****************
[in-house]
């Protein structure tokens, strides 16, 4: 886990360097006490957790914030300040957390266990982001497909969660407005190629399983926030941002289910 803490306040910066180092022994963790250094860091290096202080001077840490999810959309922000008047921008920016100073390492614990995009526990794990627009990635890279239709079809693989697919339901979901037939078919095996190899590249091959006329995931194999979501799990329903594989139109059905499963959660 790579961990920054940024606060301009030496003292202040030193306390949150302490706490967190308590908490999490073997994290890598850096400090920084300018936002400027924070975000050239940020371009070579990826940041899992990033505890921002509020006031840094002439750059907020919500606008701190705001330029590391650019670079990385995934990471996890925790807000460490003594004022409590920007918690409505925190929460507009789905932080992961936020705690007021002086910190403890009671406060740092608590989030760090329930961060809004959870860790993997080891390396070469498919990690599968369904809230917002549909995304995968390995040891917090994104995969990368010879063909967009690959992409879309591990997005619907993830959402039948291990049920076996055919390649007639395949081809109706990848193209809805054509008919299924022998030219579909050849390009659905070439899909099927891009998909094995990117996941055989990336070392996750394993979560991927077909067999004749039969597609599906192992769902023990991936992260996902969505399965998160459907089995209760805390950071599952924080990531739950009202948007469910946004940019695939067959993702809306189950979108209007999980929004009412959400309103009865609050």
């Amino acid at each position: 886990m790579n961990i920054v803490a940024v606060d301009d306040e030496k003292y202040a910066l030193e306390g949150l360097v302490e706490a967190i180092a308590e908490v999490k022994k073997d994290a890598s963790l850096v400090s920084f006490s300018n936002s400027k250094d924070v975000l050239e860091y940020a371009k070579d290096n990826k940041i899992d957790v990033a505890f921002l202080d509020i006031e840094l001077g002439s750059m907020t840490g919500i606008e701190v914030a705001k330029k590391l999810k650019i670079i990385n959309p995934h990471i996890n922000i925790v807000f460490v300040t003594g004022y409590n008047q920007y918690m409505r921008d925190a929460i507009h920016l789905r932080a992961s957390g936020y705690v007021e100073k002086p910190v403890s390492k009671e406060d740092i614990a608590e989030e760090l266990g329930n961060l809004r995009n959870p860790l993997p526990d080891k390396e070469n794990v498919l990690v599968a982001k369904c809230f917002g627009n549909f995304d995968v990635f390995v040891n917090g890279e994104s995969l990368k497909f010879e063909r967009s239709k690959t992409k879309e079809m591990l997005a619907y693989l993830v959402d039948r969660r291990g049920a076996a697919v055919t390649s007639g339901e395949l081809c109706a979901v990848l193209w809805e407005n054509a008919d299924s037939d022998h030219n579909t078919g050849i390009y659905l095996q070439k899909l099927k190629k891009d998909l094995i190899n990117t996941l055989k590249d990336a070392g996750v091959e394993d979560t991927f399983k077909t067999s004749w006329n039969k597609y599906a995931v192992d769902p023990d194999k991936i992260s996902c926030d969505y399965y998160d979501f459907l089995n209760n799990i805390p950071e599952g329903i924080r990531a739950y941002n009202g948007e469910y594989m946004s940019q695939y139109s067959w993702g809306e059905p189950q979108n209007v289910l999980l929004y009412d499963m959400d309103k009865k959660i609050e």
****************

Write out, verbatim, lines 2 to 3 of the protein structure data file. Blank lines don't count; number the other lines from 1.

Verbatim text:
């Protein structure tokens, strides 16, 4: 886990360097006490957790914030300040957390266990982001497909969660407005190629399983926030941002289910 803490306040910066180092022994963790250094860091290096202080001077840490999810959309922000008047921008920016100073390492614990995009526990794990627009990635890279239709079809693989697919339901979901037939078919095996190899590249091959006329995931194999979501799990329903594989139109059905499963959660 790579961990920054940024606060301009030496003292202040030193306390949150302490706490967190308590908490999490073997994290890598850096400090920084300018936002400027924070975000050239940020371009070579990826940041899992990033505890921002509020006031840094002439750059907020919500606008701190705001330029590391650019670079990385995934990471996890925790807000460490003594004022409590920007918690409505925190929460507009789905932080992961936020705690007021002086910190403890009671406060740092608590989030760090329930961060809004959870860790993997080891390396070469498919990690599968369904809230917002549909995304995968390995040891917090994104995969990368010879063909967009690959992409879309591990997005619907993830959402039948291990049920076996055919390649007639395949081809109706990848193209809805054509008919299924022998030219579909050849390009659905070439899909099927891009998909094995990117996941055989990336070392996750394993979560991927077909067999004749039969597609599906192992769902023990991936992260996902969505399965998160459907089995209760805390950071599952924080990531739950009202948007469910946004940019695939067959993702809306189950979108209007999980929004009412959400309103009865609050």
């Amino acid at each position: 886990m790579n961990i920054v803490a940024v606060d301009d306040e030496k003292y202040a910066l030193e306390g949150l360097v302490e706490a967190i180092a308590e908490v999490k022994k073997d994290a890598s963790l850096v400090s920084f006490s300018n936002s400027k250094d924070v975000l050239e860091y940020a371009k070579d290096n990826k940041i899992d957790v990033a505890f921002l202080d509020i006031e840094l001077g002439s750059m907020t840490g919500i606008e701190v914030a705001k330029k590391l999810k650019i670079i990385n959309p995934h990471i996890n922000i925790v807000f460490v300040t003594g004022y409590n008047q920007y918690m409505r921008d925190a929460i507009h920016l789905r932080a992961s957390g936020y705690v007021e100073k002086p910190v403890s390492k009671e406060d740092i614990a608590e989030e760090l266990g329930n961060l809004r995009n959870p860790l993997p526990d080891k390396e070469n794990v498919l990690v599968a982001k369904c809230f917002g627009n549909f995304d995968v990635f390995v040891n917090g890279e994104s995969l990368k497909f010879e063909r967009s239709k690959t992409k879309e079809m591990l997005a619907y693989l993830v959402d039948r969660r291990g049920a076996a697919v055919t390649s007639g339901e395949l081809c109706a979901v990848l193209w809805e407005n054509a008919d299924s037939d022998h030219n579909t078919g050849i390009y659905l095996q070439k899909l099927k190629k891009d998909l094995i190899n990117t996941l055989k590249d990336a070392g996750v091959e394993d979560t991927f399983k077909t067999s004749w006329n039969k597609y599906a995931v192992d769902p023990d194999k991936i992260s996902c926030d969505y399965y998160d979501f459907l089995n209760n799990i805390p950071e599952g329903i924080r990531a739950y941002n009202g948007e469910y594989m946004s940019q695939y139109s067959w993702g809306e059905p189950q979108n209007v289910l999980l929004y009412d499963m959400d309103k009865k959660i609050e």